Monday, February 7, 2011

Being Gay in America.

The issue of contemporary masculinity identity that I’m focusing on is homosexuality. For that I am using a blog created by a gay male called Aaron.

I use information from both of the blogs.
You don’t really know much about him as a person other than he is gay and has a large interest in gay rights and the issues affecting him and the public.
The first post I found was about the Native Americans and how they had their own same-sex marriages. It was called “Two Spirits” allowing males to marry males, and for that marriage to be as valid as any other in their tribes. So for people to believe that gay marriages and gay rights are new and becoming introduced is actually incorrect. White settlers redefined “marriage” due to religious and racial views and persecuted those who carried on following the Two Spirit life.
Allowing same-sex marriages means to simply include old ideas into a new society, something that America is supposed to be all about embracing.

The blog posts show a lot of the issues that are challenging for contemporary gay males. I believe that the masculinity that is being defined through this blog and through gay people are linked to the challenges they face. They are faced with a lot of diversity and discrimination and because of that I feel that it defines who they are as males.
From the blog, and Aaron, the only thing they want from the public is acceptance. There have been various reports of a “gay agenda” stating that gay people are trying to “convert” others to join them. But this is not true. They only want to be accepted to go through life just like anybody else.

They face being invisible in many senses. They can sometimes feel excluded from welfare services and education services, depending on the beliefs of the workers. But regarding role models and television storylines; only recently have same-sex relationships become very main-stream. 90210, The O.C, Grey’s Anatomy, Glee and Gossip Girl all have gay characters; Gossip Girl having multiple. Linking to a blog post from Aaron, he focused on various celebrities that are gay and real role models, telling their stories. Clay Aiken, an American Idol competitor came out as gay two years ago, at the age of 30, only deciding to open up after the birth of his child. Rick Martin is in a similar situation. He came out as gay only last year (aged 39 years old) after having twin boys via surrogate. Adam Lambert, another Idol contestant, never confirmed his sexuality but instead was seen with his boyfriend. It seems that the role models gay people have are those that are afraid to show it. Thus, believing that there is something wrong with their sexuality which in turn, is put to younger teens and adults for that matter who are closeted.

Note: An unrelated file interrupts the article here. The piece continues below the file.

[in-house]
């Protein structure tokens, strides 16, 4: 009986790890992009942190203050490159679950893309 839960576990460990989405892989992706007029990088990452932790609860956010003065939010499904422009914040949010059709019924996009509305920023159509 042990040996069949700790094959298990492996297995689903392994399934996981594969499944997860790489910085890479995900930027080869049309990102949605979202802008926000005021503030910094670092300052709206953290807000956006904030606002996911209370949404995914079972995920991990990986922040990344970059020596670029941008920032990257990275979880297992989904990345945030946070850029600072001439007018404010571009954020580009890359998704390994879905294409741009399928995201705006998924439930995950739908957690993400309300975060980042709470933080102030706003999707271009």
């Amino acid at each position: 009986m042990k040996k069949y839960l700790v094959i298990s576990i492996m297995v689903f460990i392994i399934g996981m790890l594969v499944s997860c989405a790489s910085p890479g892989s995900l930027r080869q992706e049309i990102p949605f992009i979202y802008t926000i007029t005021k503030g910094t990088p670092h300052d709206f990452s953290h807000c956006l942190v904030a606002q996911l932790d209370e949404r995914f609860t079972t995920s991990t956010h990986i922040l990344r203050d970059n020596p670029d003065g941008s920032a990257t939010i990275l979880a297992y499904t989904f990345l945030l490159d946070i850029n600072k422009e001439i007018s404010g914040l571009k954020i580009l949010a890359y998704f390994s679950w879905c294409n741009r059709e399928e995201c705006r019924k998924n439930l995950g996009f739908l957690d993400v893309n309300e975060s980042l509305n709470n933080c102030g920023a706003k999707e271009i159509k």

Another thing to pick up on is that both Clay Aiken and Ricky Martin had children before they went public with their sexuality. This may have been a coincidence, but if you add in the recent Elton John & David Furnish issues, it seems that people may believe that it is easier to have children via surrogate, or any other way, if you are thought to be straight.

Regarding Elton John and David Furnish; they have a son, Zachary, born via surrogate. And as public figures, did a magazine cover to share their story. But one chain store in Arkansas used a “Family Shield” on the magazine – normally used for porn magazines – to protect the young shoppers at their store (Harps is the store). What is that suppose to show to children and families? I personally find it disgusting.

Another issue that are presented as a challenge for contemporary gay men is how they are seen abroad. In November 2010, the United Nations amended one of the minorities that were protected from execution – gay people – to now allowing it to happen. 79 countries voted for gay people to be executed due to their sexuality. Obviously they were mostly African and Asian countries where there are very strict laws about same-sex relationships. And although the States voted for them to be protected, and have their own laws on the subject, these gay Americans are scared to go travelling purely because of the discrimination against who they are and the things they could be faced with.

When you look at the fact that countries and societies allow same-sex marriages and relationships, it shows you that these cultures are only condemning it on the grounds of personal distaste rather than any real danger to the workings of society as they claim it would bring.
For this blog and opinions defining what masculinity is in contemporary America, I have a very Twenty-first century opinion. I believe that masculinity is character. So for each male, gay or not, “masculinity” differs. Real masculinity is defined by acceptance, respect and confidence to show the real person.

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